סמינר מחלקה של אור פליק - כנפיים בהדפסת תלת ממד בהשראת החיפושיות: מודיפיקציית מבנה הכנף לשיפור הביצועים האווירודינמיים בעת התעופה.
School of Mechanical Engineering Seminar
Wednesday March 15.03.2023 at 14:00
Wolfson Building of Mechanical Engineering, Room 206
3D-printed Flexible Wings Inspired by Beetles: Modulating Wing Structure to Improve Aerodynamic Performance.
M.Sc. student of bat el
In this research, a bioinspired approach was used to develop miniature wings for a functional (untethered) drone in the size scale of an insect. By modulating the original structure of the Rose Chafer beetle wing, we sought to optimize aerodynamic performance. Insect wings are morphologically diverse, supporting a variety of flight styles. The morphological variation determines the shape of the elastic deformations that a wing will undergo during a flapping cycle; these deformations directly affect the aerodynamic properties of the wing. Such adjustments, at the level of wing structure, provided an evolutionary mechanism to adjust aerodynamics and flight performance of different insect species to a specific flight style.
In this study, we examine how structural changes in the wing’s membrane and veins, affect the aerodynamic properties of the wing. We use the Rose Chafer beetle wings as a starting point; the wings were scanned using Computed Tomography (µCT), and then were 3D modeled (CAD). The original CAD model was used as a basis for the design of four different models. The models differ in their veins position, cross-sectional shape, and tapering geometry. All models were printed with a 3D printer at a magnification of 1:3, cleaned and polished, and glued either to a thin nylon-polyethylene membrane, or to a stiff membrane made of lamination paper. The mechanical properties of the different wings were measured, as well as the power consumption, lift and drag forces generated by the wings. The elastic deformations in the wing, occurring by the aerodynamic load during rotation, were quantified using a high-speed camera.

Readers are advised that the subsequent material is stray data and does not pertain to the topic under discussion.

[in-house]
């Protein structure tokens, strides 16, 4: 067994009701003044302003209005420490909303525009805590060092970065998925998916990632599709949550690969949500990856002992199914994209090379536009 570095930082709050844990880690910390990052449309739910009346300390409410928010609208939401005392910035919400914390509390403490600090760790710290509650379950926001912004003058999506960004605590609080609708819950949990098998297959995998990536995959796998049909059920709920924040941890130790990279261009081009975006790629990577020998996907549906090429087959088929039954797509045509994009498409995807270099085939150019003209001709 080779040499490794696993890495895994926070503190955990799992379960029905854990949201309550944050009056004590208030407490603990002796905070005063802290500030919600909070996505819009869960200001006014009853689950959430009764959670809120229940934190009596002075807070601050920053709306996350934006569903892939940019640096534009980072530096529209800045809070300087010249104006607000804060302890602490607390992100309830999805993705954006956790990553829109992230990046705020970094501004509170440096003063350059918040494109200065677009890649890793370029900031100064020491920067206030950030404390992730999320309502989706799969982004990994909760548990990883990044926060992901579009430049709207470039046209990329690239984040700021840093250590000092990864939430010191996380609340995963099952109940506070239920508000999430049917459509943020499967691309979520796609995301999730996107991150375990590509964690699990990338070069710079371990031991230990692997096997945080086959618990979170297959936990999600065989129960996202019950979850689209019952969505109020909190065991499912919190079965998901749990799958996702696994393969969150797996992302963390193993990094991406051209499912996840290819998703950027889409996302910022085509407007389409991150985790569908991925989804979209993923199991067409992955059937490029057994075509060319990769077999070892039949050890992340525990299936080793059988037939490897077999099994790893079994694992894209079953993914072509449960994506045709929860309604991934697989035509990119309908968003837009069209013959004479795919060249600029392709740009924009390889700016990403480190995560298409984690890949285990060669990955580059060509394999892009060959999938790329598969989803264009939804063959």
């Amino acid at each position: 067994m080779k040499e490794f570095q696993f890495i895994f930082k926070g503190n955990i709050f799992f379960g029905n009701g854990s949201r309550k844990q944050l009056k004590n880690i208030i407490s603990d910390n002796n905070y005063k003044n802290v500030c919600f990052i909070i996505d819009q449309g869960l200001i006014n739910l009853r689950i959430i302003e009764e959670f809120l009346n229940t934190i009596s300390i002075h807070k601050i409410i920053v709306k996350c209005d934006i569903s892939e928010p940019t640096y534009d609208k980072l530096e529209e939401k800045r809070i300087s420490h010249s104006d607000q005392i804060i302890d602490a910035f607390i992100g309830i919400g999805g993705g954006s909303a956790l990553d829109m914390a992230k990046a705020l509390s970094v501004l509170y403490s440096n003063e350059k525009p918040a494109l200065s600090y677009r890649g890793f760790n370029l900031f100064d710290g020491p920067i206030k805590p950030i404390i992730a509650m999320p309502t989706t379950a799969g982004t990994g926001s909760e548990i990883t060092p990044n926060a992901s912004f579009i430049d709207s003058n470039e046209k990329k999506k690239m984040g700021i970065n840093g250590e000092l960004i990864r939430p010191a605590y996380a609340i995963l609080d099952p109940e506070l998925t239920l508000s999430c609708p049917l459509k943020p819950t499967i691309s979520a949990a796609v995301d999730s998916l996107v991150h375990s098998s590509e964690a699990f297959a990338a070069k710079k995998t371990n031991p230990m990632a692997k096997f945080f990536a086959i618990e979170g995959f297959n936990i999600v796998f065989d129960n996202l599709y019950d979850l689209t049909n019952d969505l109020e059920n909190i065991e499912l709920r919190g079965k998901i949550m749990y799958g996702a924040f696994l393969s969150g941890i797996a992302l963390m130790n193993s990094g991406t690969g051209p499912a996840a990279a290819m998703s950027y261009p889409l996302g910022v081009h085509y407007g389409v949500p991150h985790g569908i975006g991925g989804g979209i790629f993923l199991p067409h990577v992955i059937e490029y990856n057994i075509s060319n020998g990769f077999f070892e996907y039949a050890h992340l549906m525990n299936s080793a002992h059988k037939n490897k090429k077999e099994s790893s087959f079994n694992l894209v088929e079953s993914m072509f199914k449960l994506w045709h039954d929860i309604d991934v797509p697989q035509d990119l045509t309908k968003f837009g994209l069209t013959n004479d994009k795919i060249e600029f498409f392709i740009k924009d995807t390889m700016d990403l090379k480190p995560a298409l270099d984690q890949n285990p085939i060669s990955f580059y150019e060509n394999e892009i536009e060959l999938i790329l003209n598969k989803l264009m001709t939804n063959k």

We found that the shape of the cross-sectional area of the veins influences the mechanical properties of the wing, which is reflected in the deformations created in the membrane while the wings are rotating. The experiments also showed different lift-drag ratios for the models with the stiff membrane, but smaller differences in the aerodynamic forces created by the wings with the more flexible membrane. The results support the premise of the study, which states that slight changes in the structure of the wing are a way to control the deformations that the wing goes through, under aerodynamic load. However, they also illustrate the complexity of translating these deformations into effective flight - an engineering problem that the insects solved during evolution.
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